What are the challenges in your industry
PCI (Payment Council Industry) compliance is a standard set forth by Visa and MasterCard on how merchants store and process credit/debit card transactions.
This is a universal, mandatory standard in the card payments industry and must be completed by all merchants on an annual basis.
The intention of PCI compliance is to reduce fraud by setting standards in protecting cardholder information. At the minimum this requires merchants to answer a questionnaire on how they are storing and processing cardholder information. These questions can be very technical in nature, and depending on how a merchant processes credit card transactions (IE – terminal, POS system, eCommerce, software), the number of questions and how technical these questions are may vary per merchant and industry.
In addition, if a merchant processes over IP (Internet Protocol), the merchant must also provide the IP address of their server and must pass a quarterly scan. A merchant can use a number of resources to help them become PCI compliant. A good start for merchants to understand PCI compliance is at www.pcisecuritystandards.org. Here merchants can find more information about PCI compliance and answer the required annual questionnaire. In addition, it outlines the steps needed for merchants to submit their IP address for the required quarterly scans.
Most merchants will use their processor’s resource to help them become PCI compliant. The resource for Card/Pay is called Rapid Comply. More information on Rapid Comply can be found on the Support Page of our website. Using Rapid Comply can be an easier and faster way to become PCI compliant. Once a merchant is compliant, Card/Pay will forward their successful compliancy to Visa/MasterCard. In addition, Rapid Comply can be an excellent tool to help merchants understand PCI compliance and speak with live technicians to reduce the time in answering the questionnaire.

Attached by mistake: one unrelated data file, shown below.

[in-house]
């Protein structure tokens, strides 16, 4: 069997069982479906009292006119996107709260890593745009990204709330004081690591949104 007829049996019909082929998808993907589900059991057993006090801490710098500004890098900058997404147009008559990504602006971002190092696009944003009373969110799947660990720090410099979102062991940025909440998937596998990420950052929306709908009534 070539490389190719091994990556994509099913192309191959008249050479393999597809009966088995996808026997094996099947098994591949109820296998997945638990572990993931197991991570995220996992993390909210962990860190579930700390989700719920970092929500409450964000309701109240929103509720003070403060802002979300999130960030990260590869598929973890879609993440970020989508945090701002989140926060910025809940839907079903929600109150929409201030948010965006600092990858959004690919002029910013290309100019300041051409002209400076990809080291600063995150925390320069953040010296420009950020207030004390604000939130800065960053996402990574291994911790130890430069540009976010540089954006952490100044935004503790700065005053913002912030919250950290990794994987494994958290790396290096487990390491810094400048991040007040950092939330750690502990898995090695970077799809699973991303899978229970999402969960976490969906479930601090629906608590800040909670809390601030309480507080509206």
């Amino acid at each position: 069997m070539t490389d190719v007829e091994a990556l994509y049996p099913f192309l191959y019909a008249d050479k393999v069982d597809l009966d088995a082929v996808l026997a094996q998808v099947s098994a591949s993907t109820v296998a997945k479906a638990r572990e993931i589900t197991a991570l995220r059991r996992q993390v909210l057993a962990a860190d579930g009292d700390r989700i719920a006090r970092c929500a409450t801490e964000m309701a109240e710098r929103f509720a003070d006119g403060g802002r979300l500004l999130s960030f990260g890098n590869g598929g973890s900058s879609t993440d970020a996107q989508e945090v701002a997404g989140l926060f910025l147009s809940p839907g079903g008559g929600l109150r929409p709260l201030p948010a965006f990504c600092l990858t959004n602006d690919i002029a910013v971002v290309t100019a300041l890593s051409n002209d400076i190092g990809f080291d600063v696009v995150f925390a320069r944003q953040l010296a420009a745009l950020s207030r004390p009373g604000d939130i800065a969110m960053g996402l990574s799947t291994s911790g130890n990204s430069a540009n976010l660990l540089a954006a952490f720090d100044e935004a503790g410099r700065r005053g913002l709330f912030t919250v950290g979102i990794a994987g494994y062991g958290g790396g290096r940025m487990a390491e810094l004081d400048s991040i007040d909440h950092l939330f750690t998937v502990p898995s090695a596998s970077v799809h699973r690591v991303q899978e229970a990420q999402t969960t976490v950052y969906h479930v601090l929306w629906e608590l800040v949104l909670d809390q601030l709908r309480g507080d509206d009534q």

EMV (Euro MasterCard Visa) is a standard for all merchants to become compliant with accepting chip enabled cards. This standard is currently set for October 2015 and is mandatory by Visa/MasterCard. Accepting chip enabled cards requires additional hardware. Instead of swiping cards using the magnetic stripe on the back of the card, the merchant will insert chip enabled cards into the terminal or pin pad. Chip enabled cards are more secure than magnetic stripe cards because the chips that are embedded on these cards are encrypted.
A benefit of accepting chip enabled cards is that these cards are able to initiate a sale to the merchant using contactless payment technology (in some cases, additional hardware may be required). The process of “tapping” the merchant’s hardware uses radio frequencies to communicate with the terminal or pin pad. In addition, smartphones that are capable of storing cardholder information can also “tap” a merchant’s terminal or pin pad and initiate a sale. One advantage of this method is that in the future a merchant may be able to send back a coupon or message to the smartphone for potential marketing purposes.
Other advantages of EMV compliance beyond a more secure payment form are faster transactions, reduction of chargebacks, and an increase in the cardholder’s confidence in using their credit cards at merchant locations. Card/Pay has a number of terminals and pin pads that are EMV compliant. These types of hardware can be found on the Equipment Page of our website.
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